A ramp member 38 is captured and guided between the lower spacers 34, 36, and preferably is vertically movable between them. The ramp member 38 has a downwardly depending leg 40 which slides between the spacers 34, 36, and a cross head 42 having a top surface 44 which provides an inclined ramp. The upper or leading edge 46 (the left edge in FIG. 2) of the ramp is adjacent an upward extension of spacer 34; from this the ramp extends downwardly to a trailing edge 48. The adjusted vertical position of ramp member 38 is secured by a set screw 49.

A coin size limit opening 50 is formed in sleeve 26 above the leading end of the ramp. This opening is defined as a vertical slot, the bottom of which is adjacent the top end of spacer 34. The height of opening 50 is fixed by the lower end of a vertically adjustable coin size control screw 52, which extends downwardly from an overhanging portion of spacer 32. It can be seen that by turning the screw 52, the maximum size of the opening, and hence the maximum size of the coin which can be inserted, can be changed. Screw 52 is normally enclosed by cover 16 so that it is inaccessible.

The coin size limit opening 50, together with the side plates 28, 30 and the top surface 44 of the ramp, provides a path of coin movement from the opening 50 to an outlet 54 above the trailing edge 48 of the ramp. An inserted coin falls vertically, freely between the side plates, hits ramp surface 44 and rolls (or skids) down the ramp past detectors to be described, and falls from the trailing surface 48 directly into the coin box 24. At all times after insertion the coin is either free falling or is moving down ramp surface 44. The movement of the coin is not arrested until it lands in the coin box. Slugs are not diverted; every coin which is inserted falls into the box but the mechanism 18 energizes motor 12 only in response to the passage of proper coinage past the various sensors.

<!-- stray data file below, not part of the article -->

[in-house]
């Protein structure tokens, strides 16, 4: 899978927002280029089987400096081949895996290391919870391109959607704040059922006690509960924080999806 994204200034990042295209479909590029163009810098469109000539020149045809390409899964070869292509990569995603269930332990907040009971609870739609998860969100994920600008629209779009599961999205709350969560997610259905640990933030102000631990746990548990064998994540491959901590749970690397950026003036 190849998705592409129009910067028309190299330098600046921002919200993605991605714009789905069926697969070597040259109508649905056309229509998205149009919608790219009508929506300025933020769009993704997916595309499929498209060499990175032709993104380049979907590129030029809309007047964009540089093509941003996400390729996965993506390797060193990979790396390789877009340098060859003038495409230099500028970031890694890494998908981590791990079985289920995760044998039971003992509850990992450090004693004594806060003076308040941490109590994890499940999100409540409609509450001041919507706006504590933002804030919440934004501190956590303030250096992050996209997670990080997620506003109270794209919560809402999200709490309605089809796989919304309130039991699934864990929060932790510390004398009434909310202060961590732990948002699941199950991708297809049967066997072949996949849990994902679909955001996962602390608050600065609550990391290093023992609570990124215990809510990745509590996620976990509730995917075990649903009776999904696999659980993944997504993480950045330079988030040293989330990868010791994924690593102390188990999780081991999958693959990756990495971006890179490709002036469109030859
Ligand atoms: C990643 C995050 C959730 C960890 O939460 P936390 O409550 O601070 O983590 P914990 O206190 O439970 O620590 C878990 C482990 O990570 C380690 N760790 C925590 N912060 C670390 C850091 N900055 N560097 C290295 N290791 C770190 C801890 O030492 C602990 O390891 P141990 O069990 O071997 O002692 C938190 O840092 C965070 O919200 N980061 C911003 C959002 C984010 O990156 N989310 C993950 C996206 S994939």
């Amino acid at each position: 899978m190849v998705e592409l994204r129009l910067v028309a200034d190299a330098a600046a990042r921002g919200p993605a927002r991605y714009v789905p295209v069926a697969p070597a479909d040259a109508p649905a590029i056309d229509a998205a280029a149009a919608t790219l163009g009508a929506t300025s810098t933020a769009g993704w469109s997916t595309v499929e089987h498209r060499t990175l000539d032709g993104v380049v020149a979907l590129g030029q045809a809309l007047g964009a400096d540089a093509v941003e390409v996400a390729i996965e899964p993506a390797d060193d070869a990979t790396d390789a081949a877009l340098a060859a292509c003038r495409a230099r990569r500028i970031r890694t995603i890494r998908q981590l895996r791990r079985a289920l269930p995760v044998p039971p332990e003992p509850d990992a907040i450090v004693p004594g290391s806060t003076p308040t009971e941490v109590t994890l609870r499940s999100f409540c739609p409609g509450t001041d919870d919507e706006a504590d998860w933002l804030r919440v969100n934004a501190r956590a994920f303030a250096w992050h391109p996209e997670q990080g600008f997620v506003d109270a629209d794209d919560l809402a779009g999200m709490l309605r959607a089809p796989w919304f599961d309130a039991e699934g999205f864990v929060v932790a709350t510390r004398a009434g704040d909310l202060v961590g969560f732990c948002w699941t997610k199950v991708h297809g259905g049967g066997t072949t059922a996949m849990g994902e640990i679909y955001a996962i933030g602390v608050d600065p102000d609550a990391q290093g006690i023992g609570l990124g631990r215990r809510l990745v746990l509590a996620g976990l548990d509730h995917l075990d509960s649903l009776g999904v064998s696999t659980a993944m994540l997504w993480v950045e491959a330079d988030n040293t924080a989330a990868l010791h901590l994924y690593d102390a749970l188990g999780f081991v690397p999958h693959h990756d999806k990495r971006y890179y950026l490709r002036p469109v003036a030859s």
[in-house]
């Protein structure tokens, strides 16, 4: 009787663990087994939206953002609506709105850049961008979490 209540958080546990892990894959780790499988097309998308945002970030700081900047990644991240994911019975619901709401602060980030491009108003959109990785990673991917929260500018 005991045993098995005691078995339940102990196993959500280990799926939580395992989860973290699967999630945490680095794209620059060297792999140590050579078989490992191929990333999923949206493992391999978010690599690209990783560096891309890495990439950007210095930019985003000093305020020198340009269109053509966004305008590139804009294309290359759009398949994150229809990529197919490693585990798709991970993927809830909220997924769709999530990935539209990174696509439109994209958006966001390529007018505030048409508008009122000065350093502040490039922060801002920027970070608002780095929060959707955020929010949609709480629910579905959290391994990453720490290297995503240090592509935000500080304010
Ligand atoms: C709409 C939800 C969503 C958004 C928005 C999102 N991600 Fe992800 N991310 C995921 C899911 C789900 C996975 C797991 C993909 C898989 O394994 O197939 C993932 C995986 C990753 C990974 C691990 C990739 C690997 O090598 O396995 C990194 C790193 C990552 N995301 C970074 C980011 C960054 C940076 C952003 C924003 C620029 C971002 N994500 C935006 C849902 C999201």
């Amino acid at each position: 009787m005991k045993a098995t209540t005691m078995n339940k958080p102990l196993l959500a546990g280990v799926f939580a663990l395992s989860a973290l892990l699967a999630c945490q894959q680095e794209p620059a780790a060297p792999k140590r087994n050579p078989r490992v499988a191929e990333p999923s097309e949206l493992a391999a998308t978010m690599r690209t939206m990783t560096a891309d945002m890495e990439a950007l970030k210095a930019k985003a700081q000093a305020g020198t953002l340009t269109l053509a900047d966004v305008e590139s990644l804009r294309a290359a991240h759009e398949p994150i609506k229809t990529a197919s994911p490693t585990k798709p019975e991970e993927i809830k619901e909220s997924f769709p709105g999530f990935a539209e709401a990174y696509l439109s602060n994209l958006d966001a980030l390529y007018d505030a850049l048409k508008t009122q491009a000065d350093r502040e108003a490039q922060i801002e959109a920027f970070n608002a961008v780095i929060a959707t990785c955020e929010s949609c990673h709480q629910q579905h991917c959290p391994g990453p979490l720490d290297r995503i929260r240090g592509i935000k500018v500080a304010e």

Preferably three different coin limiters or sensors are included: the coin size control screw 52 at the opening end, which limits the maximum size of the coin; a photocell sensor which insures that the coin is of a predetermined minimum size; and a magnet means which responds to magnetic slugs to prevent them from causing motor 12 to operate. More specifically, as the coin rolls down ramp 44 it passes an antiretraction flapper or dog 56 which comprises an arm pivotally mounted between the two side plates, and having a curved lower end which is engaged by the top of the coin as it rols past. The flapper 56 can rotate in the counterclockwise direction as seen in FIG. 2, to permit the coin to roll past, but if it is attempted to retrieve the coin, as by a string tied to it, the flapper cannot be rotated in the clockwise direction past the point at which it abuts a shoulder 58 on upper spacer 32. The manner in which the flapper is swung out of the way to permit passage of a coin down the ramp, but not reverse movement up the ramp, is illustrated by phantom lines in FIG. 2.